Alpha-Gal, Why Now? 

Alpha-gal allergy is not a new phenomenon. Most mammals have the carbohydrate in their skeletal muscles—mammals other than primates. The hypersensitive immune reaction to alpha-gal is one explanation why donor tissue and organ transplant from non-primate animals is difficult to achieve in humans. The connection to ticks and alpha-gal is recent and cases of meat allergy continue to rise. Why is this happening now when people have eaten animal meats for millennium?

Other tick borne illnesses on the rise point to climate change as a major factor in transmission to humans. More ticks, more bites, more exposure to alpha-gal. However, another explanation may be changes in the microbiome of ticks AND humans. Alpha-gal is continuously produced by bacteria of the normal flora. The alpha-gal sugar contained in the saliva of ticks is likely produced from bacteria that inhabit the ticks. This could result in far higher concentrations of the sugar in the saliva than previous times, resulting in a high likelihood of allergy in those bitten.

Alpha-Gal in the Human Gut

In humans, changes in our microbiomes may make us more susceptible to alpha-gal hypersensitivity. Perhaps we have fewer and fewer microbiota that produce alpha-gal to sensitize us to it over time. Then when exposed to high concentrations of tick spit with alpha-gal, our immune systems react over zealously. Perhaps we were once sensitized to alpha-gal and our immune systems are losing their ability to tolerate exposure to the sugar thanks to overuse of antibiotics and other factors that alter the biome.

Keep in mind that not all meats contain the same degree of alpha-gal. The fattier cuts seem to allow for more alpha-gal to be absorbed into the blood stream, thus triggering a stronger immune reaction than leaner meats. Some have also suggested that alcohol consumed with meats can augment the allergic reaction because the intestinal lining is more permeable to alpha-gal. One can surmise that any drug or food that increases intestinal permeability can lead to increased alpha-gal absorption and stronger immune reaction.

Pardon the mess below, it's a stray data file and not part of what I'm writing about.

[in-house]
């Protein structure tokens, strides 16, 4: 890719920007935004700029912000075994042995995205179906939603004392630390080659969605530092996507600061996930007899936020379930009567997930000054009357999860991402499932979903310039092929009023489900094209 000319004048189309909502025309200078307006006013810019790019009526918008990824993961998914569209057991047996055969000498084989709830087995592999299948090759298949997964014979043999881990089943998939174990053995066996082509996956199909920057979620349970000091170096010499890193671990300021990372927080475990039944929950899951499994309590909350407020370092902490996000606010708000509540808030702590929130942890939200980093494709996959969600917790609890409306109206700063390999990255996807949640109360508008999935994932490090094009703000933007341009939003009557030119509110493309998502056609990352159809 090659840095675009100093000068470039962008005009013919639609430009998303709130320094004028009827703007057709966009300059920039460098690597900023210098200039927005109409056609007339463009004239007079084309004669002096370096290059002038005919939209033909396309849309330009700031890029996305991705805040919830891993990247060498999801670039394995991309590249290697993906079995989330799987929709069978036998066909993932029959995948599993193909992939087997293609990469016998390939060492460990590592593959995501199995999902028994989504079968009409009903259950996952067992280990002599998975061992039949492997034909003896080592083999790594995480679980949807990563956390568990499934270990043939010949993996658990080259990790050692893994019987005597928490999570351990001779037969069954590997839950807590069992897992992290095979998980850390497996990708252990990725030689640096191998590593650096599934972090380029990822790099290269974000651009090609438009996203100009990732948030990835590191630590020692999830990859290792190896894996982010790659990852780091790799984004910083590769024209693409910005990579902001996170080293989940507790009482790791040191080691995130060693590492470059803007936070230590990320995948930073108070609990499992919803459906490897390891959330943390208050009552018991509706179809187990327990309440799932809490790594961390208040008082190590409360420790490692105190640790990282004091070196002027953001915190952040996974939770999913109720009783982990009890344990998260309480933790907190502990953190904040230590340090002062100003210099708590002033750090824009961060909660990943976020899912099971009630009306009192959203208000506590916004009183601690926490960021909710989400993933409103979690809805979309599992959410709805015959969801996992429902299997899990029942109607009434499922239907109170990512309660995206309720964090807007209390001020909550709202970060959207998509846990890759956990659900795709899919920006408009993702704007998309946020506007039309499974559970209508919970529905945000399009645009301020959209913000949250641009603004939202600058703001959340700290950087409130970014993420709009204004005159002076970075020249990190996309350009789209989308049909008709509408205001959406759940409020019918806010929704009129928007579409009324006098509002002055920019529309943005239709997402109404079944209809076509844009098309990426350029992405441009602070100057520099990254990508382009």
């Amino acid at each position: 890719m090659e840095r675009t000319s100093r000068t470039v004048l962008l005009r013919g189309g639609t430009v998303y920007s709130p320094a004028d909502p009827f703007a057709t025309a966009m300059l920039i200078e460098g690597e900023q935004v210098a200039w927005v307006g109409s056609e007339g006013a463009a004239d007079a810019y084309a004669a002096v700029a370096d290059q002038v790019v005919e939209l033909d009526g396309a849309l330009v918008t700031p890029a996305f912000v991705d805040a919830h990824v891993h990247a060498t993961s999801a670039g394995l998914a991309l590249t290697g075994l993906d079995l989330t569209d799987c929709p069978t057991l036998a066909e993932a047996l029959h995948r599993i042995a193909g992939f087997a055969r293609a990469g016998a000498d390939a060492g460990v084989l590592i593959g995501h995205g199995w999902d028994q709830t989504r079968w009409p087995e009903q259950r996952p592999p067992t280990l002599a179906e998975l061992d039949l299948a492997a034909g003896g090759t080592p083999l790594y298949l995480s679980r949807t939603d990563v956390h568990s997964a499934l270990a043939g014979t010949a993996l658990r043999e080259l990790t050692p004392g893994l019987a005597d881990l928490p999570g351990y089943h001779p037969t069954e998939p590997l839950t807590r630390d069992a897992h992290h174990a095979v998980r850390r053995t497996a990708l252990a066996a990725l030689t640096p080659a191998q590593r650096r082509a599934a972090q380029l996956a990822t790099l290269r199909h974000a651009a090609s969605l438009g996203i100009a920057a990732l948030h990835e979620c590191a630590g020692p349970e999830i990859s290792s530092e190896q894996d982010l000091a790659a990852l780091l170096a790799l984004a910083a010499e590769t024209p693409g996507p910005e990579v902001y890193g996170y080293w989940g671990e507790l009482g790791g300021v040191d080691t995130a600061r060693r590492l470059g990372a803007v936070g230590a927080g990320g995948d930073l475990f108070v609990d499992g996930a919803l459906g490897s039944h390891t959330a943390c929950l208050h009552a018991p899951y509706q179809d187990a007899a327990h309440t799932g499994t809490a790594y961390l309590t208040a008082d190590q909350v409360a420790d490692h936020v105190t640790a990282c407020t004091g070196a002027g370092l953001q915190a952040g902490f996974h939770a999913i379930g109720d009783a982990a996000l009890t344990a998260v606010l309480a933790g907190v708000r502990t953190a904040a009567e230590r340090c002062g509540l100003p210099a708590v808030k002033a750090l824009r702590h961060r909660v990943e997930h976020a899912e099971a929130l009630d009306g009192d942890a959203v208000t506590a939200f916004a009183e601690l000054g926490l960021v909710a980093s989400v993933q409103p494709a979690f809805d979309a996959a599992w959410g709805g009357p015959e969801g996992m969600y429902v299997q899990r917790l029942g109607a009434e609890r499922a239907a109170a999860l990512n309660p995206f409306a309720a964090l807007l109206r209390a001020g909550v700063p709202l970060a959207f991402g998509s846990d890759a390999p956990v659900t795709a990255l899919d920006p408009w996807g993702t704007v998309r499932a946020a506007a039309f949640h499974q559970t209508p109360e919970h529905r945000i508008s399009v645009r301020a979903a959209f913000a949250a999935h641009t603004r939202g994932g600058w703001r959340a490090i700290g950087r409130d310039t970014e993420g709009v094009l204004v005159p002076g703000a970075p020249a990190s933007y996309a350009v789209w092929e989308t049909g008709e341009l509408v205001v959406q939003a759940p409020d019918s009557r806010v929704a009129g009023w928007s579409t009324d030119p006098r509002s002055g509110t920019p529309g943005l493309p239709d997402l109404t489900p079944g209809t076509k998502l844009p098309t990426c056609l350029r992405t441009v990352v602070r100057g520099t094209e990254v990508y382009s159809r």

As we understand this further, the future may provide vaccines or even probiotics to combat the allergy by re-educating the immune system to a time when meat allergy was nonexistent.

The Bottom Line

Tick bites can induce meat allergy in humans through transmission of the sugar alpha-gal. Tick avoidance is key to prevent this immune reaction. The microbiome produces alpha-gal and our bodies generate antibodies throughout life. The antibodies produced after alpha-gal exposure via tick saliva are more allergenic than ever before in history. Microbiome changes in humans or in ticks may be contributory to this rise in allergy, as there is less immune sensing to alpha-gal. Those who develop allergy must avoid red meats and foods that contain products sourced from animal meats, such as gelatin.


Commins SP & Platts-Mills TA. (2013) Tick bites and red meat allergy. Curr Opin Allergy Clin Immunol. 13(4):354-9.

de la Fuente J et al. (2019) The alpha-Gal syndrome: new insights into the tick-host conflict and cooperation. Parasit Vectors. 12(1):154.

Steinke JW, Platts-Mills TA & Commins SP. (2015) The alpha-gal story: lessons learned from connecting the dots. J Allergy Clin Immunol. 135(3):589-96

Bircher AJ et al. (2017) Food allergy to the carbohydrate galactose-alpha-1,3-galactose (alpha-gal): four case reports and a review. Eur J Dermatol. 27(1):3-9.